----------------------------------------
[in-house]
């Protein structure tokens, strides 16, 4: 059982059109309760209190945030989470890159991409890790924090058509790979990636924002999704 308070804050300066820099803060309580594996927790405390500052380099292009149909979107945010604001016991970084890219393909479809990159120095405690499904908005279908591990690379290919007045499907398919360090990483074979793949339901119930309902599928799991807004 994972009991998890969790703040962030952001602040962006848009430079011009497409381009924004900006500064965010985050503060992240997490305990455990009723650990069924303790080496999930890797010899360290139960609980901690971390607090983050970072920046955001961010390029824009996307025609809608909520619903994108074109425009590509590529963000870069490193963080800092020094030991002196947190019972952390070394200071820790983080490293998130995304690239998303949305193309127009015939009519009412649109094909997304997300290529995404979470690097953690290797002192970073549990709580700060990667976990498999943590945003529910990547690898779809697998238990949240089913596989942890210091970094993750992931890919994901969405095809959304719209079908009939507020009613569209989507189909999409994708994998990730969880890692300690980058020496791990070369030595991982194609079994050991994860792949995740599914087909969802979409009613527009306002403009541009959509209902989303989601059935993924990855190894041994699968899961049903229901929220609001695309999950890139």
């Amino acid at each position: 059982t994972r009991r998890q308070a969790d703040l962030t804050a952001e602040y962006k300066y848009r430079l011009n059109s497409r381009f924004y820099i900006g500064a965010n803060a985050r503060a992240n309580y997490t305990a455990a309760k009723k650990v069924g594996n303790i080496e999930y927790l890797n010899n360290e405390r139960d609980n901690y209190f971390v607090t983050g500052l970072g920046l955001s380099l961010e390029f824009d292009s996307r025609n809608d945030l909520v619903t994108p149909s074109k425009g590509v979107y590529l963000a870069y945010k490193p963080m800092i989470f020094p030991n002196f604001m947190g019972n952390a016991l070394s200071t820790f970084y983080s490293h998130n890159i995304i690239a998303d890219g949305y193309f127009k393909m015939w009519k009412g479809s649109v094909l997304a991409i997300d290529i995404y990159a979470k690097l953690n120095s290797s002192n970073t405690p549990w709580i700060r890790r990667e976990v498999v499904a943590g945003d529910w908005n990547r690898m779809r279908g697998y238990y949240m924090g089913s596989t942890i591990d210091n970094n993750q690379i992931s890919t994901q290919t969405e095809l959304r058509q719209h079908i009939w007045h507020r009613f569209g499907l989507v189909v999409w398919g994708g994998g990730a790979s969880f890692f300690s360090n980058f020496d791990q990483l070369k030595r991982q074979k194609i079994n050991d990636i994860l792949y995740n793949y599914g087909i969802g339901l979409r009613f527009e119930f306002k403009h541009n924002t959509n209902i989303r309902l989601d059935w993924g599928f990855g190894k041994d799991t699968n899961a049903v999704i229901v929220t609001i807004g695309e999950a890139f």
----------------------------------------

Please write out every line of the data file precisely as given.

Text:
[in-house]
């Protein structure tokens, strides 16, 4: 059982059109309760209190945030989470890159991409890790924090058509790979990636924002999704 308070804050300066820099803060309580594996927790405390500052380099292009149909979107945010604001016991970084890219393909479809990159120095405690499904908005279908591990690379290919007045499907398919360090990483074979793949339901119930309902599928799991807004 994972009991998890969790703040962030952001602040962006848009430079011009497409381009924004900006500064965010985050503060992240997490305990455990009723650990069924303790080496999930890797010899360290139960609980901690971390607090983050970072920046955001961010390029824009996307025609809608909520619903994108074109425009590509590529963000870069490193963080800092020094030991002196947190019972952390070394200071820790983080490293998130995304690239998303949305193309127009015939009519009412649109094909997304997300290529995404979470690097953690290797002192970073549990709580700060990667976990498999943590945003529910990547690898779809697998238990949240089913596989942890210091970094993750992931890919994901969405095809959304719209079908009939507020009613569209989507189909999409994708994998990730969880890692300690980058020496791990070369030595991982194609079994050991994860792949995740599914087909969802979409009613527009306002403009541009959509209902989303989601059935993924990855190894041994699968899961049903229901929220609001695309999950890139």
């Amino acid at each position: 059982t994972r009991r998890q308070a969790d703040l962030t804050a952001e602040y962006k300066y848009r430079l011009n059109s497409r381009f924004y820099i900006g500064a965010n803060a985050r503060a992240n309580y997490t305990a455990a309760k009723k650990v069924g594996n303790i080496e999930y927790l890797n010899n360290e405390r139960d609980n901690y209190f971390v607090t983050g500052l970072g920046l955001s380099l961010e390029f824009d292009s996307r025609n809608d945030l909520v619903t994108p149909s074109k425009g590509v979107y590529l963000a870069y945010k490193p963080m800092i989470f020094p030991n002196f604001m947190g019972n952390a016991l070394s200071t820790f970084y983080s490293h998130n890159i995304i690239a998303d890219g949305y193309f127009k393909m015939w009519k009412g479809s649109v094909l997304a991409i997300d290529i995404y990159a979470k690097l953690n120095s290797s002192n970073t405690p549990w709580i700060r890790r990667e976990v498999v499904a943590g945003d529910w908005n990547r690898m779809r279908g697998y238990y949240m924090g089913s596989t942890i591990d210091n970094n993750q690379i992931s890919t994901q290919t969405e095809l959304r058509q719209h079908i009939w007045h507020r009613f569209g499907l989507v189909v999409w398919g994708g994998g990730a790979s969880f890692f300690s360090n980058f020496d791990q990483l070369k030595r991982q074979k194609i079994n050991d990636i994860l792949y995740n793949y599914g087909i969802g339901l979409r009613f527009e119930f306002k403009h541009n924002t959509n209902i989303r309902l989601d059935w993924g599928f990855g190894k041994d799991t699968n899961a049903v999704i229901v929220t609001i807004g695309e999950a890139f």